To reach your savings goals, you have to incorporate investing into your budget and financial plan. Here are some easy ways:
Dollar-cost averaging is a reliable way to smooth out the ups and downs of the stock market. You invest a fixed amount on a regular schedule: $25 a month, $50 a month, $500 a month—whatever fits your budget. Your fixed number of dollars will automatically buy more shares when prices are low than they will when prices are high. As a result, the average purchase price of your stock will be lower than the average of the market prices over the same length of time.
Dollar-cost averaging won't automatically produce a profit. But by investing on a regular schedule and sticking with your plan, you're virtually guaranteed to do better in a generally rising market than investors who try to sell at the top and buy at the bottom. History shows that the odds are strongly against that kind of timing.
DRIP (Dividend Reinvestment Plan) investing lets you buy small amounts of stock on a regular basis without going broke paying the commissions. A growing number of companies are willing to sell shares directly to investors, thus allowing you to bypass brokers' commissions. These programs make you eligible to participate in the company's Dividend Reinvestment Plan.
No-load mutual funds are ideally suited for dollar-cost averaging. There are no sales commissions when you buy, and you can invest a small (or large) amount of money on a regular schedule, even if your dollars buy fractional shares. Funds will let you have money transferred regularly from a bank account.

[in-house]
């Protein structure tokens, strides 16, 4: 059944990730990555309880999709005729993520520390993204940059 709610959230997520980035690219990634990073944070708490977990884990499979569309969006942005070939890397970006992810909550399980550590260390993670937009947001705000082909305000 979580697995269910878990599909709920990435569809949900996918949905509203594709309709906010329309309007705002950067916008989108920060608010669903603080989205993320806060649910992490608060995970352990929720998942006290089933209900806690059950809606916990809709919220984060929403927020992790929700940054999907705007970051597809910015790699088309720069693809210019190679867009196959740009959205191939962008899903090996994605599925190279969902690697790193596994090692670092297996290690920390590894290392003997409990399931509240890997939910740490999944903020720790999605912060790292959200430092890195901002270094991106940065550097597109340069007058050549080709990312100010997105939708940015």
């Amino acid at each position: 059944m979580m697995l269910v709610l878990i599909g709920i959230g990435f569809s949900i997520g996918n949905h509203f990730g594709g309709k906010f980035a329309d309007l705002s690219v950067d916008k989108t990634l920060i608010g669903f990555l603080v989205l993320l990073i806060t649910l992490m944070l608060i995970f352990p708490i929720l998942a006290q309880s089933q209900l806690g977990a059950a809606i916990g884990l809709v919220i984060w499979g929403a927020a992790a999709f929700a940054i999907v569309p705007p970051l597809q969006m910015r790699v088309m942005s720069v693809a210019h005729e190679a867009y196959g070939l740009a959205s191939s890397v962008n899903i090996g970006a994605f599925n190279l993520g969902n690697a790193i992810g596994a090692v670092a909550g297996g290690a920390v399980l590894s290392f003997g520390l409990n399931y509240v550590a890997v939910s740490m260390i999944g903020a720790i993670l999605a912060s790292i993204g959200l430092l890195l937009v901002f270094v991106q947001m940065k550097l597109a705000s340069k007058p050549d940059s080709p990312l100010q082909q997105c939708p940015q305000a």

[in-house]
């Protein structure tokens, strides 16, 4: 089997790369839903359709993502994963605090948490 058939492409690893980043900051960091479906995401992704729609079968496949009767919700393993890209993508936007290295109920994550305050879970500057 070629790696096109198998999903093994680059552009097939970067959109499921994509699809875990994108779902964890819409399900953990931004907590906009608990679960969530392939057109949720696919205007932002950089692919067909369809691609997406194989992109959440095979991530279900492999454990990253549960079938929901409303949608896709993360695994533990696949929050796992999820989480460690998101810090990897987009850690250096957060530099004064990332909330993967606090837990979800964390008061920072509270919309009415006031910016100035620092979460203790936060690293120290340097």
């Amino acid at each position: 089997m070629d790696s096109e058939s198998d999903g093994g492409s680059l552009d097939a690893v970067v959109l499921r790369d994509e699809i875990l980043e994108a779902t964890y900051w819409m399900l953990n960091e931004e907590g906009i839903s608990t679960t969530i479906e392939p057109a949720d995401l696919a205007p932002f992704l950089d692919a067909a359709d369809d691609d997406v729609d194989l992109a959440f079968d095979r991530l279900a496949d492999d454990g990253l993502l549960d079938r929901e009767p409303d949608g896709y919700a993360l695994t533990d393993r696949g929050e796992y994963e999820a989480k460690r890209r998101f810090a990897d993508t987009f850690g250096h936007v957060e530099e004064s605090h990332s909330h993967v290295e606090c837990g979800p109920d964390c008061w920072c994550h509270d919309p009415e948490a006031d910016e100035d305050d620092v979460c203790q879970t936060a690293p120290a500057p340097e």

Your financial plan should be flexible. The time may come when you want to revise your strategy. Retirement, for instance, may be a time to lighten up a bit (but not entirely) on stocks, and emphasize income-oriented investments such as bonds.
Avoid abrupt changes in direction, and don't try to time the market. You can change your asset mix gradually by allocating new investment money from savings, dividends and interest to the category you want to increase.
Have realistic investment expectations. Investment expectations are easy to exaggerate by fixating on an investment's most favorable period—the stock market in the 1990s, for instance, or the real estate markets in the 1970s. On the other hand, it’s easy to belittle the potential by focusing on severe down markets as in 2008.
On average and over the long term, a total return of 8 to 10 percent per year on your investments—that is, the sum of dividends and interest plus price increases of your holdings— is a reasonable, achievable expectation. Some years you will do better, some years worse. Even with the Great Depression and the Panic of 2008, stocks have produced an average return of about 10 percent since 1926.